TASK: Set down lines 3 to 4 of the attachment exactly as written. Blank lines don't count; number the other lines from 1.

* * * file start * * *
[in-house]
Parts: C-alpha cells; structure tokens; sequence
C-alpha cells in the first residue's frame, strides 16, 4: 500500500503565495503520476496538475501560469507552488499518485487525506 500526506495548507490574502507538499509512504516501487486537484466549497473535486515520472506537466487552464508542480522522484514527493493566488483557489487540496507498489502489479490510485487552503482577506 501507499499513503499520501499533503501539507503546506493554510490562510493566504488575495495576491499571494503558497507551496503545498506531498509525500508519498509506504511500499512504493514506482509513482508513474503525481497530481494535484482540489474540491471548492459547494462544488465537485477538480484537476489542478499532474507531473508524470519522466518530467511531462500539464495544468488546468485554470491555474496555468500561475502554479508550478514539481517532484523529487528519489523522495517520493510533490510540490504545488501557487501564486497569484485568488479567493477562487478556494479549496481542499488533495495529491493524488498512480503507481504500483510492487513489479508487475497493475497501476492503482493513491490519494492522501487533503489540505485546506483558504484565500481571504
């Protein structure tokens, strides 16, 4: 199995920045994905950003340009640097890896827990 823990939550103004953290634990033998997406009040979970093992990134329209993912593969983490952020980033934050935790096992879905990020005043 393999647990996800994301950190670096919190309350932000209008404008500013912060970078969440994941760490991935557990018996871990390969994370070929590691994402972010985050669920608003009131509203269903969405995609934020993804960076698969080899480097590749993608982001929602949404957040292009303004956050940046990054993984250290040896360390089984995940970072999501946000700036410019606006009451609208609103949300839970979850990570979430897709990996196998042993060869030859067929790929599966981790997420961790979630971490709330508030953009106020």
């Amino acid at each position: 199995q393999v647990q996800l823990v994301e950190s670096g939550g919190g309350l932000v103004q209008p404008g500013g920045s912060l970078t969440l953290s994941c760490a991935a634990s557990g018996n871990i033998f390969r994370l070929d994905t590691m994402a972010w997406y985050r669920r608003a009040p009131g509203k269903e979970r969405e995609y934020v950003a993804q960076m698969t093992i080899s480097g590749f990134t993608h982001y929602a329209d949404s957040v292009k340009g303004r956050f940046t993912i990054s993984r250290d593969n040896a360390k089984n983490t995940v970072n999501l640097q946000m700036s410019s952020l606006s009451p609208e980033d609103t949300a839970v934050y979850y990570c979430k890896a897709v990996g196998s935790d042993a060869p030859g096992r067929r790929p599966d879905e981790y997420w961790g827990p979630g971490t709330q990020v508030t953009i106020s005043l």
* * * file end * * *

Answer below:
C-alpha cells in the first residue's frame, strides 16, 4: 500500500503565495503520476496538475501560469507552488499518485487525506 500526506495548507490574502507538499509512504516501487486537484466549497473535486515520472506537466487552464508542480522522484514527493493566488483557489487540496507498489502489479490510485487552503482577506 501507499499513503499520501499533503501539507503546506493554510490562510493566504488575495495576491499571494503558497507551496503545498506531498509525500508519498509506504511500499512504493514506482509513482508513474503525481497530481494535484482540489474540491471548492459547494462544488465537485477538480484537476489542478499532474507531473508524470519522466518530467511531462500539464495544468488546468485554470491555474496555468500561475502554479508550478514539481517532484523529487528519489523522495517520493510533490510540490504545488501557487501564486497569484485568488479567493477562487478556494479549496481542499488533495495529491493524488498512480503507481504500483510492487513489479508487475497493475497501476492503482493513491490519494492522501487533503489540505485546506483558504484565500481571504
């Protein structure tokens, strides 16, 4: 199995920045994905950003340009640097890896827990 823990939550103004953290634990033998997406009040979970093992990134329209993912593969983490952020980033934050935790096992879905990020005043 393999647990996800994301950190670096919190309350932000209008404008500013912060970078969440994941760490991935557990018996871990390969994370070929590691994402972010985050669920608003009131509203269903969405995609934020993804960076698969080899480097590749993608982001929602949404957040292009303004956050940046990054993984250290040896360390089984995940970072999501946000700036410019606006009451609208609103949300839970979850990570979430897709990996196998042993060869030859067929790929599966981790997420961790979630971490709330508030953009106020």